Friday, September 25, 2015

How to Criticize Strategy via Questioning

The strategy is a living ever-evolving pivoting mechanism.

A common definition of strategy is the choices made by a firm on where and how it chooses to compete and cooperate in order to achieve its goals and objectives and strive to fulfill its mission. Businesses all need some sort of strategy since anything is easier to steer once in motion, but much of the joy comes from the journey, not the destination, The road to somewhere can be arrived at by many different routes. Nowadays, agility eats strategy for lunch, should you still make a plan, and how to criticize via questioning, and make a truly executable strategy?

Make time to step out of the daily running of your business to criticize your strategy via questioning. Doing this will definitely pay huge dividends. “What don't I see?" means "Where is the potential?" In other words, what strategy, product, or initiative is not evident now but, with a few adjustments or redirection, can emerge. Here is a set of critical questions that a strategy formulation addresses, but it's very tempting to 'pull the structure lever' too early before you have decided on:

  • Which products/services in which markets with what emphasis?

  • Which capabilities need to be developed or acquired to make that happen;

  • Which do processes need to be improved or transformed?

  • What capacity - for marketing, sales, manufacturing, etc., and for projects and management - will you need?

  • What structure will move these products to these markets with these capacities and processes?

In any organization, there are many obvious Undesired Effects (UDEs) that must be addressed because doing so creates value, improves EBITDA, FFO or ROI. Looking for something you don't see is profound in theory but not practical in reality because this would suggest a lack of strategic direction. Hence, you always need to be curious and ask yourself this kind of question, otherwise, you will miss the upcoming opportunities and threats for your company, product, and business model. if you know exactly what you are looking for (problem or UDE) you are more apt to recognize it when you see it. Start with the symptoms and drill down, you will be able to find and resolve the UDEs through Root Cause Analytics (RCA). With business environments changing at an ever faster pace, the strategy must be understood as a dynamic living problem and less of an asynchronous plan-then-execute task. For sure, a sound analysis is required to formulate some options for a winning strategy (the 'science'), but "you cannot prove a victory before it is won." So strategy needs to be conceived of as contingent, as a 'going-in' position to take to market. What's required then is an attentive engagement with the target environment critically.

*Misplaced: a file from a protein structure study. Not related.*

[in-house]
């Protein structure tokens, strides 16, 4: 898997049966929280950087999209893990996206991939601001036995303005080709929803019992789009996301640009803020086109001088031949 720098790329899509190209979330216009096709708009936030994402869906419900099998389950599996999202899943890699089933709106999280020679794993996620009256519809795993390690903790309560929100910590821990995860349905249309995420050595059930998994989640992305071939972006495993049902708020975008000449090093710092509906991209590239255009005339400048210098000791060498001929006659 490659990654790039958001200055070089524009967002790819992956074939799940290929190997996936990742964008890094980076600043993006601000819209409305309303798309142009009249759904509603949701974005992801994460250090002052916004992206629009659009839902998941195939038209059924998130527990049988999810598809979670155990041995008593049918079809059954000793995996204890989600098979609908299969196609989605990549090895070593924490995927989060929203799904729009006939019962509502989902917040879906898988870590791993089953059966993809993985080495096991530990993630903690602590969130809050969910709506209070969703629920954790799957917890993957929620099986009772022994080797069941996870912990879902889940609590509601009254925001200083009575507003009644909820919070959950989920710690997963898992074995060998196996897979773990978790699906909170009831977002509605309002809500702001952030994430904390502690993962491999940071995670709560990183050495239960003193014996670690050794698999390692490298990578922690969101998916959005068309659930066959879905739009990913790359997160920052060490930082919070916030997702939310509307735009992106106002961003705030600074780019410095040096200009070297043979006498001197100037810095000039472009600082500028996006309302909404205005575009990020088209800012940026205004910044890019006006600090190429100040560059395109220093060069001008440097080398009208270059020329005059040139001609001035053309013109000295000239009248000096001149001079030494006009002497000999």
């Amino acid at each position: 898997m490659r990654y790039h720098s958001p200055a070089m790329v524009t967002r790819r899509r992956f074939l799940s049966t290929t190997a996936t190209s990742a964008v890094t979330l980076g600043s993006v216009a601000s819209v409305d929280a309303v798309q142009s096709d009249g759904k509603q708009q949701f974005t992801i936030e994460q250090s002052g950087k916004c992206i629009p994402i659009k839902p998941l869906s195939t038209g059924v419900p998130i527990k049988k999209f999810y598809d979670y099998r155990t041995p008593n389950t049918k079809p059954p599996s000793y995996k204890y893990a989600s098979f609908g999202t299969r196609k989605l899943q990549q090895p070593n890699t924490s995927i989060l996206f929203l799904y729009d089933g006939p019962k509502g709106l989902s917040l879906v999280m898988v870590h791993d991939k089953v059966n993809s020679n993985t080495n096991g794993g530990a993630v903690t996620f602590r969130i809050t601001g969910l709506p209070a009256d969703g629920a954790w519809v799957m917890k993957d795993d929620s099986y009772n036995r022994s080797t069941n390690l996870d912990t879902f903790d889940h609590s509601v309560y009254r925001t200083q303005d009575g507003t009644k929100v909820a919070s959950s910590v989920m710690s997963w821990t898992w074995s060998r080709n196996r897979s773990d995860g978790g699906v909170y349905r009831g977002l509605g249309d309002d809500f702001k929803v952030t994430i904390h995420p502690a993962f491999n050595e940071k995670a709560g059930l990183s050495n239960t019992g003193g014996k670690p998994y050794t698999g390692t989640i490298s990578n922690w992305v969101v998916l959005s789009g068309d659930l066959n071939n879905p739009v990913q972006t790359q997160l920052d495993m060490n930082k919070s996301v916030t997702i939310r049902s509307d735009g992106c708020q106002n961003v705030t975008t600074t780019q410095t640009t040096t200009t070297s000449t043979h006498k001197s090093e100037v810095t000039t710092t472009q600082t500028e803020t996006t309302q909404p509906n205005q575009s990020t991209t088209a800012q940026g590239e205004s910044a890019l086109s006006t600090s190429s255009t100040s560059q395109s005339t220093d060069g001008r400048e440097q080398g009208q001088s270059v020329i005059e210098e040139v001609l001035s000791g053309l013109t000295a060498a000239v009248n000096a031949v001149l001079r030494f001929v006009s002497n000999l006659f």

Apply the logic process and the strategy building tools in crafting an effective strategy.  "Strategy" is definitely a different beast nowadays, because the speed of change is accelerated, it might be less about five years planning horizons and more about how to continually adapt to changes in the marketplace caused by disrupting technologies and consumer behaviors. Also, strategic development is too often seen as a linear process, but it is, in fact, a cyclical process that needs constant attention and tuning within bounds. This process defines an approach which will flush out the important issues such as SWOT, PEST, Blue Ocean, etc.  So the “art” comes in both aspects - initial strategy formulation is a highly creative process, and so better strategic options usually result from a more creative and open process. Strategic foresight is a methodology by which an organization anticipates a range of alternative futures and then scenario-based planning to adopt a strategy that enables an adaptive stance for the organization, from which it can flex plans and execution as the actual future unfolds. A more cyclical approach also allows more checks and balances and makes it easier to evaluate progress vs. reality and market trends, which are moving too quickly to be taken for granted.

A strategy is a combination of an origin, a destination and a route to get from origin to destination. If it were possible to have a perfect strategy, then it should start with a very precise and accurate evaluation of where you are now (origin) to be continued with a relevant and realistic objective (destination). Then you may find the route based on the right means and capabilities. However, since we are living in a highly dynamic digital environment, there will be many different routes and so strategy and execution are no longer linear steps, but a dynamic continuum.


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